- If NZ IFRS 15 requires you to change from ‘point in time’ recognition to ‘over time’ recognition, you may recognise revenue much earlier than you currently do (e.g. some property sales), or later (e.g. some licensing arrangements).
- The requirements to ‘bundle’ contracts and more clearly define performance conditions could also result in the timing of your revenue being altered.
- Contract modifications to supply additional goods and services at discounted prices may result in deferring revenue because the original contract is considered terminated, with a new contract entered into for the remaining performance obligations on the original contract, plus for the additional goods and services.
- If your contracts contain variable consideration clauses such that revenue is constrained and only recognised when it is highly probably that there will not be a significant reversal, you will recognise revenue later than under current standards.
Due to the more robust guidance on agent/principal relationships contained in NZ IFRS15, the overall quantum of your revenue may be impacted (i.e. either reduced because NZ IFRS 15 clarifies that you are acting as an agent, or grossed up because it clarifies that you are acting as principal).
NZ IFRS 16 could make you large
Most entities have some type of operating leases, the most common being property leases for office, warehousing and manufacturing premises, or retail stores premises.
Particularly where leases contain multiple options to extend on favourable terms (lessee is reasonably certain to exercise the option because there is an economic incentive for them to do so), the discounted value of lease payments could result in significant right-of-use assets and lease liabilities being brought on balance sheet, inadvertently pushing lessees over the asset size thresholds detailed above.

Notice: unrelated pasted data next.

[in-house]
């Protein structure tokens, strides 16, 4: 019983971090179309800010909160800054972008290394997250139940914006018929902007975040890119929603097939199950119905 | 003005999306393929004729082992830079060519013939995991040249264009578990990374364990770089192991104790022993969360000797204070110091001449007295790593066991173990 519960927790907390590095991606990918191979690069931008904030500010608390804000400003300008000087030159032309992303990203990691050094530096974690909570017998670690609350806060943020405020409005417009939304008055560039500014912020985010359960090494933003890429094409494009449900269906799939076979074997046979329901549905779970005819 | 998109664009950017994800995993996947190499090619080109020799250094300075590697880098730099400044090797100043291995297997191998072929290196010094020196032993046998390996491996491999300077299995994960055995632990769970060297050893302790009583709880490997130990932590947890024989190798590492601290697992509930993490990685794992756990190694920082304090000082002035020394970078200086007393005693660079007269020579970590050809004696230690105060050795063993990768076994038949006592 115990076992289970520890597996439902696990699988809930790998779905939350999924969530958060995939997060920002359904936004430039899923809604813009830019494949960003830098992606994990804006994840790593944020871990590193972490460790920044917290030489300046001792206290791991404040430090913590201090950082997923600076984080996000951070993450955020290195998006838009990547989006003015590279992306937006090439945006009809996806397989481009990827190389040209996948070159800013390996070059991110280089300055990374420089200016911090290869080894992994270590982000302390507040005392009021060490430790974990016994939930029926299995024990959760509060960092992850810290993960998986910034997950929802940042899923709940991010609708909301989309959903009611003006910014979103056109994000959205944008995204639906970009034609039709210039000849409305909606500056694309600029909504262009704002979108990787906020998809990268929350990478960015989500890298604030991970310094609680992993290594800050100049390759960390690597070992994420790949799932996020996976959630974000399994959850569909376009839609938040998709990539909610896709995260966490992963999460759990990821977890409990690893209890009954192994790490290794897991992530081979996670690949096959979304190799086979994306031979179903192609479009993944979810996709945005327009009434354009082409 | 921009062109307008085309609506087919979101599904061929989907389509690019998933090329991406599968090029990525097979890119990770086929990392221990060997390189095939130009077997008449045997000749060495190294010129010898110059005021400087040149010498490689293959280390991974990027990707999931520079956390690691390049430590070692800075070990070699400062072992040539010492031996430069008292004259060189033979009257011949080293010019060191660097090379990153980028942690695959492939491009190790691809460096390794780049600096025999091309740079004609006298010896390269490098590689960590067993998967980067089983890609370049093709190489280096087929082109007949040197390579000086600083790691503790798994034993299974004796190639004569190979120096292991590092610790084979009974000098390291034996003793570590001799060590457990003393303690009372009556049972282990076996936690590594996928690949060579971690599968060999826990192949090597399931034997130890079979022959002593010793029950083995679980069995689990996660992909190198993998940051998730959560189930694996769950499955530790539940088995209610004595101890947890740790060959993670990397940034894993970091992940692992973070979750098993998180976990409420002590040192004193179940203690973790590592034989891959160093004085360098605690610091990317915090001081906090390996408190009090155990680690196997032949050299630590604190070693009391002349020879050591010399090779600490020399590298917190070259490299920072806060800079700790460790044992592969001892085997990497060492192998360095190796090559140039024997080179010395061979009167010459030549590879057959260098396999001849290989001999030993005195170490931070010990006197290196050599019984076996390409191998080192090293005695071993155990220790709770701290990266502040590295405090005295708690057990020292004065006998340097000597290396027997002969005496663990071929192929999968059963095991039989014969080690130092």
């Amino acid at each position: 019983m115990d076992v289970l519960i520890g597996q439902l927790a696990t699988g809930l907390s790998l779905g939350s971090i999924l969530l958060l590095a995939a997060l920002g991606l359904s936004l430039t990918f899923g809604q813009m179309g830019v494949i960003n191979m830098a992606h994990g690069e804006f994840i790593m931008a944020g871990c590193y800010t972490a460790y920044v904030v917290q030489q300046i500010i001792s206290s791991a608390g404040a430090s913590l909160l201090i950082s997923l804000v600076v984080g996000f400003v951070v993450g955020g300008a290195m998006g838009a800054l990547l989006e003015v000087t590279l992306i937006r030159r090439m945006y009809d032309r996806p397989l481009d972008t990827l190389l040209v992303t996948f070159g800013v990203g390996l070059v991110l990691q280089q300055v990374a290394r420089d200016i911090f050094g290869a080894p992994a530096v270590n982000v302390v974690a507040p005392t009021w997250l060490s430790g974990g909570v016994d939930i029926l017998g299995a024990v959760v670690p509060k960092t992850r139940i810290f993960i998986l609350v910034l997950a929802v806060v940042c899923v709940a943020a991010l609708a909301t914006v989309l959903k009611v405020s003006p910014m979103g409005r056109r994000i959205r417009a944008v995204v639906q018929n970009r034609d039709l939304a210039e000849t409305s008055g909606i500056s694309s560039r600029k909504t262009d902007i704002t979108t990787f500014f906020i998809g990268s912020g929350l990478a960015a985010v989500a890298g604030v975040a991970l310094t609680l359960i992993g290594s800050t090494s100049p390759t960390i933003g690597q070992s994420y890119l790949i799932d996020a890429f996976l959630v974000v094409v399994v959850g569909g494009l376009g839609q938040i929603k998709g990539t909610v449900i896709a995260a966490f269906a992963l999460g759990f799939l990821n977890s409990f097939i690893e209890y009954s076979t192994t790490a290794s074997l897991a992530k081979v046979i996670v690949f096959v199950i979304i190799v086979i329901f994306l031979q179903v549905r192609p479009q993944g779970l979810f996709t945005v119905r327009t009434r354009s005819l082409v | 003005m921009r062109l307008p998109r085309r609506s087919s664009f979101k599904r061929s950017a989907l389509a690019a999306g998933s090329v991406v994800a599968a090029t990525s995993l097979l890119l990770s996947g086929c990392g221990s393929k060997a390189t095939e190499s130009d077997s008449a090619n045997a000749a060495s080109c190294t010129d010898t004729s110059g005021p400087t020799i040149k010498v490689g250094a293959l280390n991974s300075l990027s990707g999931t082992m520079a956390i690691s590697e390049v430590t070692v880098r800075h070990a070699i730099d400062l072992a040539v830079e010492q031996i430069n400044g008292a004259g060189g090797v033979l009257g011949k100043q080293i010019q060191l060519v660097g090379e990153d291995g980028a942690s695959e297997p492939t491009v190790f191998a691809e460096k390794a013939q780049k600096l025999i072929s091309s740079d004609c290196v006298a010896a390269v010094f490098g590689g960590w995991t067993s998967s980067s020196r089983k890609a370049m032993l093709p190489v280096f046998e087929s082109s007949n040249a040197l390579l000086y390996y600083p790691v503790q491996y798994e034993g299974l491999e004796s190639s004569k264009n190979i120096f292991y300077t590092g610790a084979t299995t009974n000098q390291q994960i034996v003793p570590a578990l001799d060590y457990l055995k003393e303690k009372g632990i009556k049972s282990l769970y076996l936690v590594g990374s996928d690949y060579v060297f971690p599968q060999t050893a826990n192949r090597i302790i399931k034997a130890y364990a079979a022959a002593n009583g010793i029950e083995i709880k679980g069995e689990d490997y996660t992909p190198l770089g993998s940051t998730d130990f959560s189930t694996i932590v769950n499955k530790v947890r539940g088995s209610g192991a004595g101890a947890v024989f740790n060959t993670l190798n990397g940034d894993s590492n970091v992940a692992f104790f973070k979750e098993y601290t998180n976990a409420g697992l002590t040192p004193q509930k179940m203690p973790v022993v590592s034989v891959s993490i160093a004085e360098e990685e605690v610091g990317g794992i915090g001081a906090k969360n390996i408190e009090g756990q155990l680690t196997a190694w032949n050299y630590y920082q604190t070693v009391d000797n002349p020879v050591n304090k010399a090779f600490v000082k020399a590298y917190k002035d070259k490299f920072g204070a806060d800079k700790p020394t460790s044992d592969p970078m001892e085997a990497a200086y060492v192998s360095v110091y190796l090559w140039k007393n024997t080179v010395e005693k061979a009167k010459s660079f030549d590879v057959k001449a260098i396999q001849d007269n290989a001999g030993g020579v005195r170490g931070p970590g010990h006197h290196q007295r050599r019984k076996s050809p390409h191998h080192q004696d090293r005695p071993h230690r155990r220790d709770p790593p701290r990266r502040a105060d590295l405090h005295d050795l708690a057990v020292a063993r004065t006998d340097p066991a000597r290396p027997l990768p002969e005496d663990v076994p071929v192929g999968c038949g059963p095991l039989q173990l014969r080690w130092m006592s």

Industries most likely to be impacted by these changes include:
- Small regional airlines where the major assets (aircraft) are currently ‘off balance sheet’
- Retailers with multiple stores and extension options on store leases
- Manufacturers with purpose built or specialised premises for manufacturing facilities or warehousing
- Wholesalers with specialised or purpose built warehousing facilities
- Heavy equipment users such as manufacturers or mining entities, and
- All types of entities with large fleets of vehicles.
NZ IFRS 16 could make you small
Often forgotten is the fact that there could be instances where some contracts, previously accounted for as a lease under NZ IFRIC 4 Determining whether an Arrangement contains a Lease that do not meet the definition of a lease under NZ IFRS 16, and will therefore be derecognised from the statement of financial position/balance sheet.
This typically occurs with ‘take or pay’ contracts for utilities such as electricity where the customer is obliged to pay for the majority of the output generated by the asset but the supplier controls the underlying asset (e.g. a power station).
NZ IFRS 9 could make you small or large
Most businesses will be impacted in some way by the new ‘expected loss’ impairment model, which results in impairment losses on loans and receivables being booked much earlier. This could result in entities currently meeting the assets threshold being ‘small’ entities, and therefore no longer required to report.
On the other hand, some small entities may become large because NZ IFRS 9 contains stricter rules for measuring financial assets at fair value, therefore tipping them above the asset size thresholds detailed above.
If you need help in assessing the impacts of these new standards or whether they will impact your reporting status as small or large, please contact your local BDO representative.